Financial Resolutions of America Corporation (“FRAC”) is a development stage company that engages in the judgment recovery business from its 2 offices located in California.

According to the Internet website www.judgmentcenter.com, 79% of court-awarded money judgments in the United States, amounting to approximately $200 billion dollars annually, remain unpaid. This situation increases the cost of doing business, raises consumer prices, lowers purchasing power and ultimately leads to higher rates of financial insolvency.

Businesses nationwide placed $150 billion worth of debt with collection agencies (in 2010). Agencies were able to collect about $40 billion of that total. The industry averages about 20 percent recovery on delinquent debt.

Our business focuses on enforcing unsatisfied judgments. In contrast, many companies in our industry have more diversified operations and work to collect unsecured and unproven bad debts as well as judgments. These companies often use tactics used for bad debt enforcement to collect on judgments. Unlike these businesses our strategies are specifically developed for judgment collections. Instead of relying on human resources to collect judgments we have streamlined the screening and enforcement process through the use of our Automated Proprietary Servicing Platform technology.

Judgments are distinguishable from bad debt or charged-off accounts in a number of ways.

A bad debt is the result of failure to pay an account or charge. A judgment is a court order. Typically, a bad debt or charged-off account will be turned over to a collection agency or collection department where it will be “worked” by debt collectors. These debt collectors will attempt to determine the debtor’s whereabouts and once ascertained will typically send letters and make telephone calls to the debtor’s home or place of employment in an attempt to talk the debtor into paying the bad debt. If the collectors are unable to persuade the debtor to pay the debt, the creditor has but one remedy – sue the debtor in civil court in an attempt to obtain a judgment. Suit must be initiated prior to the expiration of the Statute of Limitations which will vary from jurisdiction to jurisdiction and in some instances may be as little as 3 years from date of last payment or activity.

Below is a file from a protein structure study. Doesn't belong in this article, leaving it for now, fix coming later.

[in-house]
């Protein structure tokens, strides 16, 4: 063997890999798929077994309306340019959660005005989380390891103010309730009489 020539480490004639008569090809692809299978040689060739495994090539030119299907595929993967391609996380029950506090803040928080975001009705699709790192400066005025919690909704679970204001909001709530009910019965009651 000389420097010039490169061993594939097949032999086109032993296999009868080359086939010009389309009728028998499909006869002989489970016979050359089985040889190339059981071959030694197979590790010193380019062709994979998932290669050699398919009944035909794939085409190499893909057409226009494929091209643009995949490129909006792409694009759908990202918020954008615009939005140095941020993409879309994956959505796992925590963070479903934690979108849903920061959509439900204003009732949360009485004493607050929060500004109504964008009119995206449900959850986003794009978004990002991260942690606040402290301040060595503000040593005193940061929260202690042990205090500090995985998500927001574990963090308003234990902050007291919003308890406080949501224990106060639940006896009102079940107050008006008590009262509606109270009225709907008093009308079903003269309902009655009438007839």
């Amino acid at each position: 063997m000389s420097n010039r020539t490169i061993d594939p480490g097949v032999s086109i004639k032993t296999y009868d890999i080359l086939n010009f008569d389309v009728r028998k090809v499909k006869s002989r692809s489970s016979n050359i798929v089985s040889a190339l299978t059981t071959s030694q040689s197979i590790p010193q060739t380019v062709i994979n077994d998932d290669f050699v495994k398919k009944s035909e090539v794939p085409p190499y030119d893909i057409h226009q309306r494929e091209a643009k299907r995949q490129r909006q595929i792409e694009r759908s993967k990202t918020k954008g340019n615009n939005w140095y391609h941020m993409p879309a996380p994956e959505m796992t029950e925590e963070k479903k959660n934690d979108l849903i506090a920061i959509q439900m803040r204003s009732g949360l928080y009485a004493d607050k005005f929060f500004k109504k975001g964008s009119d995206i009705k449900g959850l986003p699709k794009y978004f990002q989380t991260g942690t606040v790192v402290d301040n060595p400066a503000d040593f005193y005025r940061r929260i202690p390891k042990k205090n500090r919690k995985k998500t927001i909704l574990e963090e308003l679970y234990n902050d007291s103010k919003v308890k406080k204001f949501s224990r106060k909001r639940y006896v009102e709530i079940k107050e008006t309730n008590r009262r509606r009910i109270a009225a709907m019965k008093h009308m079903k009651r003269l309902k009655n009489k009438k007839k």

Judgments on the other hand are orders of the court and are the result of civil litigation previously adjudicated in favor of a party called the judgment creditor. The judgment creditor has multiple remedies available to it to enforce payment on the unsatisfied judgment that include, but are not limited to, wage garnishment, real property liens, bank seizures, real property foreclosure and personal property seizures, which are  all actions taken under court authority. Unlike the debt collector who must locate the debtor and communicate directly with them in an attempt to collect, the judgment enforcer does not necessarily have to ascertain where the debtor is located. They need only know where the debtor’s assets are and how they can be retrieved to satisfy the judgment. Judgments, unlike charged-off accounts and other similar bad debt, depending upon the jurisdiction of the court, typically bear interest and have a lifespan of from 6-20 years. In many instances, judgments can be renewed for like periods.

Our strategy is to take advantage of the opportunity in the judgment enforcement industry by implementing our business model developed in conjunction with our Automated Proprietary Servicing Platform to achieve larger economies of scale. Instead of working on a contingency basis, where we share the collected judgment proceeds with the original judgment creditor, we believe we can increase our revenues and cash flow by purchasing judgment portfolios and selectively identifying and pursuing those debtors who can pay by using our Automated Proprietary Servicing Platform. Our automated proprietary solution quickly and efficiently locates where judgment debtors bank, work and own property. We then leverage the power of the legal system to garnish, lien and levy those assets to satisfy the judgments. We believe that given the inventory of unsatisfied judgments, economies of scale, and the margins in enforcing judgments in volume and with our business model we can be profitable.